One of the changes in VS2005 SP1 that I hadn't noticed before, is that Visual Studio will now add a hard coded reference to your Web Site's local web.config file for every assembly you've defined in your machine.config. I GAC my r.a.d.controls and put the assembly references in my machine.config so that I don't have to update references in all of my projects when I upgrade the control suite, so I find this "improvement" in SP1 quite annoying (not to mention the fact that it adds 45 - 75 seconds to the time it takes to open your project while VS adds the references to your web.config).

Things aren't much better on the Vista front. As you may know by now, Visual Studio requires an extra update (on top of SP1) to get it to work properly with Vista. Update applied, you'll still have to deal with deciding when you need to run Visual Studio as an "Administrator" (not an "administrator") or when you can just launch it normally. This distinction in Vista between having a user account in the "administrators" group and being the real "Administrator" rears it's ugly head again when you try to add assemblies to the Windows GAC. In XP, you could easily drag and drop assemblies into the GAC making the process of GAC'ing r.a.d.controls very easy. Now you'll get an access denied message and be forced to use the "gacutil" in Administrator mode to add and remove your GAC'd controls. What. A. Waste. Of. Time.

So how do you pick yourself up from these problems and still have a good day coding? I think the latest Apple ad will brighten your day and (if you're already using Vista) help you laugh at your situation.

Wednesday, February 07, 2007

new perspectives, but not too new

It is with great excitement that I bring you some big news regarding Telerik Watch, Telerik, and Todd (that's me, but using three "T" words sounded cool). Beginning this week, I have officially joined the telerik team as a Technical Evangelist, leaving behind the world of working in a Fortune 200 I/T shop. This role will enable me to focus on the telerik controls and associated technologies full-time as Telerik continues to focus on delivering more than expected.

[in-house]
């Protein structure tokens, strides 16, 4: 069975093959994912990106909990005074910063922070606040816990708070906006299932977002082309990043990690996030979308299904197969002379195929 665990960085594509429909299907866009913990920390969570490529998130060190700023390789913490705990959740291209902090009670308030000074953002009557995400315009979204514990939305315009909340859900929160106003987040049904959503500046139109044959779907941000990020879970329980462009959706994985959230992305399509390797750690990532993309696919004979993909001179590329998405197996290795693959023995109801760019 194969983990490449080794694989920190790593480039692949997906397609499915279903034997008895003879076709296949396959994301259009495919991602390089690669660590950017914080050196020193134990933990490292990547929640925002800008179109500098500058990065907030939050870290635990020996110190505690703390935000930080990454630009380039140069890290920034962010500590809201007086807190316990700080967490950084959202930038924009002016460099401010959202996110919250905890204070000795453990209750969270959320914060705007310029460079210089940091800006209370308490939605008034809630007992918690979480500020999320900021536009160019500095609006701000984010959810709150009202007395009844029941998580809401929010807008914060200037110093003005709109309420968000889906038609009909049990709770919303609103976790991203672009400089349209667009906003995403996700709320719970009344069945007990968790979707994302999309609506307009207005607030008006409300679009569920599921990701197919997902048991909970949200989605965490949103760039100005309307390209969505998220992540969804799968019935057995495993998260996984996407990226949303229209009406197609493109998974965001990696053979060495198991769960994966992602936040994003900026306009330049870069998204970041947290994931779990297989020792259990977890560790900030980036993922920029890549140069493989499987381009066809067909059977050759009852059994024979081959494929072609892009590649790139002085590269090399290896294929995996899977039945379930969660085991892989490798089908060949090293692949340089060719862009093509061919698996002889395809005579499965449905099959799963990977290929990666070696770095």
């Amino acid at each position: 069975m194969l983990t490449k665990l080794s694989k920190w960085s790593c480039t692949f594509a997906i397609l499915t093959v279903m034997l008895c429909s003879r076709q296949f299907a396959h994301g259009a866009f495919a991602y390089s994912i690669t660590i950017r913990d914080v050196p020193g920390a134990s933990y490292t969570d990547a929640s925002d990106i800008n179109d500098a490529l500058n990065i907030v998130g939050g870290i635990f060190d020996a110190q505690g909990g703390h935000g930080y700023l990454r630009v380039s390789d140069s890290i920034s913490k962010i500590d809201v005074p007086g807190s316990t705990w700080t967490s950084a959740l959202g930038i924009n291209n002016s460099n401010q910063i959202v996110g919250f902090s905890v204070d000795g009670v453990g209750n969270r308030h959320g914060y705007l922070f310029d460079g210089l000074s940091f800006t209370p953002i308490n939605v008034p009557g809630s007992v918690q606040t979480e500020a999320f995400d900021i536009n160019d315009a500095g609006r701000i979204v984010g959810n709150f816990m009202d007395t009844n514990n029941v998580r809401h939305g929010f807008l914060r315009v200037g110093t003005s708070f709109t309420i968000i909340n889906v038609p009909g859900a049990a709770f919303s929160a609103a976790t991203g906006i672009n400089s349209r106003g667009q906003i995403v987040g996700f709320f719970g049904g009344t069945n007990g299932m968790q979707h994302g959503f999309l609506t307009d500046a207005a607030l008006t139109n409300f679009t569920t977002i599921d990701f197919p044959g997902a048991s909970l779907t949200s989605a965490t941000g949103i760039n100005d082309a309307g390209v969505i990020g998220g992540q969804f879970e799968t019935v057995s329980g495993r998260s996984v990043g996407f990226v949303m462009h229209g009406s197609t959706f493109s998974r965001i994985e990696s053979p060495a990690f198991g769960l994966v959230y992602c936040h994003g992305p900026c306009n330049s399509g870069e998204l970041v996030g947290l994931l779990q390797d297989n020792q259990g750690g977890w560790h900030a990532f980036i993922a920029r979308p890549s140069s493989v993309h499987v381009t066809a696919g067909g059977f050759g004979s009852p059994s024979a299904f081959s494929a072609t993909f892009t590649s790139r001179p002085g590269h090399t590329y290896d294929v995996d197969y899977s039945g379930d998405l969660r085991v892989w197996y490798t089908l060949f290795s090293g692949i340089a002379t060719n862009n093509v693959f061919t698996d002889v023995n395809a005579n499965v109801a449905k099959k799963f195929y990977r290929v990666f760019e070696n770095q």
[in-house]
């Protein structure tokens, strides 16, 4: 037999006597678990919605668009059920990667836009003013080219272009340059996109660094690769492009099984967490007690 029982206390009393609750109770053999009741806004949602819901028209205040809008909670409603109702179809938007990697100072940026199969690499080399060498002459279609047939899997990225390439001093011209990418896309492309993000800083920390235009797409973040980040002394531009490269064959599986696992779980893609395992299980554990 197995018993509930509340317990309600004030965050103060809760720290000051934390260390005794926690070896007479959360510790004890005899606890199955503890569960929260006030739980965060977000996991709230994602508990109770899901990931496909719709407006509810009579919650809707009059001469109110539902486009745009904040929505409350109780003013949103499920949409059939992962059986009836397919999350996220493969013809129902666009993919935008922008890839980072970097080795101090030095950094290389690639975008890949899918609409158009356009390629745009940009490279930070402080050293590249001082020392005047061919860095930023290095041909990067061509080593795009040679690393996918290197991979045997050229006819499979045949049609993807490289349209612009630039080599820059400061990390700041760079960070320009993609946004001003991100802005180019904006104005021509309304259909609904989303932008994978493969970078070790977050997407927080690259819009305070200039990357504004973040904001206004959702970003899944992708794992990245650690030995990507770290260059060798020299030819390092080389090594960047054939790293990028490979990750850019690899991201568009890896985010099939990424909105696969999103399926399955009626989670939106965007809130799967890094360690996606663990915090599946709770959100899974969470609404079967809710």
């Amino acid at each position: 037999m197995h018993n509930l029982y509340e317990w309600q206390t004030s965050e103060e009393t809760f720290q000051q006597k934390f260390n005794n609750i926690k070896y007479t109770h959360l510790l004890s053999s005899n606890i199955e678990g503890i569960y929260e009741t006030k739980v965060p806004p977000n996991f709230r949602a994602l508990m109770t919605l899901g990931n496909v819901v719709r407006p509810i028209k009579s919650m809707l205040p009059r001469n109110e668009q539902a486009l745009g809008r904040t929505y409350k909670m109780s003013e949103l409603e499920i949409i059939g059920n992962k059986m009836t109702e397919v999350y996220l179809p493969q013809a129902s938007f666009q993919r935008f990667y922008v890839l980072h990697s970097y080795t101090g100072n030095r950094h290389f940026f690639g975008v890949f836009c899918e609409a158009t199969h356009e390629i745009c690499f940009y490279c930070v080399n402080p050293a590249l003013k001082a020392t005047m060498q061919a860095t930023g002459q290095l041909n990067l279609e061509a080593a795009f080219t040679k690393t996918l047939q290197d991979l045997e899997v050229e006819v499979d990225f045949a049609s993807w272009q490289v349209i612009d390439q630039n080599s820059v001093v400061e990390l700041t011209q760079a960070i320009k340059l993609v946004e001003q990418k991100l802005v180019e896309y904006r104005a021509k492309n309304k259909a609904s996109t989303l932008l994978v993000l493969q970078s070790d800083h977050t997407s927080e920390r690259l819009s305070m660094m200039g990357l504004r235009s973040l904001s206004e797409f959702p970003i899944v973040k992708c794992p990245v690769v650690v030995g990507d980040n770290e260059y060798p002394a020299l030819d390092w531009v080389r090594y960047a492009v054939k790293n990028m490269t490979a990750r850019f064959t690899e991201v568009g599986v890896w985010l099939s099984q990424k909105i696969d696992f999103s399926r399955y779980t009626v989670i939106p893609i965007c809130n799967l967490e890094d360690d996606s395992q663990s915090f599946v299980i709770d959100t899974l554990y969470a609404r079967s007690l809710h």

What does this mean for Telerik Watch? Can you trust the content here now that I am an "insider"? I think you'll find that this new arrangement will only improve the content you find on Telerik Watch. With more time to prepare posts for the blog, you'll begin to see in-depth performance comparisons of telerik controls, more tips and tricks, and (of course) the latest "public" telerik news as soon as I can share it.

Telerik has encouraged me to keep an unbiased "customer perspective" in my role, so don't expect Telerik Watch to become a PR spin machine (any more that it has been in the past). I will continue to deliver timely information to you, the developer community, and openly talk to you about how we can make the Telerik controls the best tools on the market.

So don't touch that proverbial blog dial! The best is yet to come on Telerik Watch and I look forward to personally delivering more than you expect!

Friday, February 02, 2007

Q is for Quintessential

As many of you now know, one of the bigger changes for telerik in 2007 will be the move from 4 releases per yer to 3. If you're like me, this left me scratching my head wondering what the new releases would be called. Since the existing naming seems to rely heavily on the quarterly release schedule, what would we now call our "Qx 2007" releases? Vol.x 2007? r.x 2007?

Telerik Co-CEO Vassil Terziev finally settled the issue in recent blog post. Little did we know, but the "Qx" quarterly release naming does not stand "Quarter x". No, no, no...the "Qx" naming stands for "Quintessential" release. It's all so clear now.

Joking aside, it appears that telerik will keep the "Qx" naming going forward even though the controls will no longer be released quarterly. So mark your calendars for Q1 2007 in April, Q2 2007 in September, and Q3 2007 in December. Q4, you'll be missed.